In today’s social media–saturated world, no analysis of relationships would be complete without proper attention to the criteria you set for your friends—online and off. If you are engaged in online relationships that you consider to be a prominent source of support and companionship—lending them as much weight as you would any offline friendship—do yourself a favor and be sure to hold the relationships up to the same standards you should expect of anyone you call a real friend.
I have an entire book devoted to the topic of media, technology, and social networking. Below is the list of descriptors I give in my book, Hooked, for determining the strength of friendships, online and off:
- Trust: Friends trust each other because each has proven to be trustworthy. When tempted to betray the friendship in some way, they have held fast to the needs and feelings of the other person.
- Honesty: One of the hallmarks of true friendship is living within an atmosphere of truth. This truth, however, is not a harsh, brutal presentation but one done in love, compassion, and tenderness. To a friend, the truth is not a weapon; it is a balm. There is safety in the honest words of a friend, even when those words hurt.
- Understanding: True friends understand each other. They know the background and context of each other’s lives. They know the “what” of things, but they also know the “why” of things. Friends know which way the other will jump and how far.
- Acceptance: Friends understand the precarious position they put themselves in by being a friend. Proximity sometimes equates to pain where human beings are concerned; friends acknowledge this pain as an acceptable consequence of the friendship.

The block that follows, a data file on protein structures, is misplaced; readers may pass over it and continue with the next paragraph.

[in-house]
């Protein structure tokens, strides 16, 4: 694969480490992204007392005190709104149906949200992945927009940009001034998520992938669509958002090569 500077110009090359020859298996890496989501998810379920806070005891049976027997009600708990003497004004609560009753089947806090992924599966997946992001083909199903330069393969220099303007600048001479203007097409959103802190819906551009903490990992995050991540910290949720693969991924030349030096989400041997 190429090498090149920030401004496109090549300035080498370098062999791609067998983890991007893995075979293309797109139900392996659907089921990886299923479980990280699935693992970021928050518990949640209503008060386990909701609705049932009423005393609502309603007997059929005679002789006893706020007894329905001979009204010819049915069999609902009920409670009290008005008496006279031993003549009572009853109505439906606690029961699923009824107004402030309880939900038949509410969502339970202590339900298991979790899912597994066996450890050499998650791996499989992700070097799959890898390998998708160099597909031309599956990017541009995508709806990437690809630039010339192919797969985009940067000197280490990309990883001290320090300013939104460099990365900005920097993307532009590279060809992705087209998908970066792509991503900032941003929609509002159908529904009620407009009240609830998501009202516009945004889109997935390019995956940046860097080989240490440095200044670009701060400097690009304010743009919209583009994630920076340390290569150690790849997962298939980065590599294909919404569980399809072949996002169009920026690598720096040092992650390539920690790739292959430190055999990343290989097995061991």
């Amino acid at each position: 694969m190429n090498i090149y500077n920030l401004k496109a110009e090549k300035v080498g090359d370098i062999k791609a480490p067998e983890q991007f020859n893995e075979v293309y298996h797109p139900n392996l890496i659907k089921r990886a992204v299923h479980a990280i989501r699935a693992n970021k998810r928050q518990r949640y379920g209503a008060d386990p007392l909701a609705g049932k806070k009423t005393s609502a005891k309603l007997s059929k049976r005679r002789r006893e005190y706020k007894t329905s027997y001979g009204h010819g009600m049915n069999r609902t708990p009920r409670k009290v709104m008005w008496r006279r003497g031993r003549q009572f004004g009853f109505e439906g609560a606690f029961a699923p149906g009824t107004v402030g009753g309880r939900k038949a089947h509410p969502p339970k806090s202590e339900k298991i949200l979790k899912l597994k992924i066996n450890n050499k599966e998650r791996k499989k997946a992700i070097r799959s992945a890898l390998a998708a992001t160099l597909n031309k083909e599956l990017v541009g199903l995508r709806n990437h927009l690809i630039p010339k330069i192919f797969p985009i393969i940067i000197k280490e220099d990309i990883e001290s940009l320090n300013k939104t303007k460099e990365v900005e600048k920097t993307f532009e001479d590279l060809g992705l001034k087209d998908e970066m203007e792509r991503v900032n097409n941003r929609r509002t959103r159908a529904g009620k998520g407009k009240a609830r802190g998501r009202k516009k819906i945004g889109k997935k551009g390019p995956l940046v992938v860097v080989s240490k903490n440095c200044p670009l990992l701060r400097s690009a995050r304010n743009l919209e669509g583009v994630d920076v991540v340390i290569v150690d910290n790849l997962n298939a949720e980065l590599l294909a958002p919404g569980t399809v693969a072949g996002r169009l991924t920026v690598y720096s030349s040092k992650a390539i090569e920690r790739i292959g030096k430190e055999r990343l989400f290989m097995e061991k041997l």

- Mutual Benefit: True friends add to each other’s lives. Often the benefit isn’t always equal, but it is mutual. True friends monitor the relationships to ensure there is both give and take, refusing to allow it to become consequence of the friendship.
- Sacrifice: There are times when friendship calls for sacrifice. It can be a sacrifice of time, money, energy, and resources—a reordering of priorities to put the needs of friendships first.
- Affection: At the heart of all friendship should be genuine affection for the other person. Friends enjoy each other, they like to be together because of the way they feel about each other.
This is not to say you should discount any online relationship that does not live up to these standards. It is simply a means of helping you keep relationships in perspective. You could very well develop a genuine friendship with someone you meet online, and you may already have. But the chances of this happening with multitudes of people is unlikely, and if you feel otherwise, a more rigorous assessment of these friendships is probably in order.
Authored by Dr. Gregory Jantz, founder of The Center • A Place of HOPE and author of 30 books. Pioneering whole-person care nearly 30 years ago, Dr. Jantz has dedicated his life’s work to creating possibilities for others, and helping people change their lives for good. The Center • A Place of HOPE, located on the Puget Sound in Edmonds, Washington, creates individualized programs to treat behavioral and mental health issues, including eating disorders, addiction, depression, anxiety and others.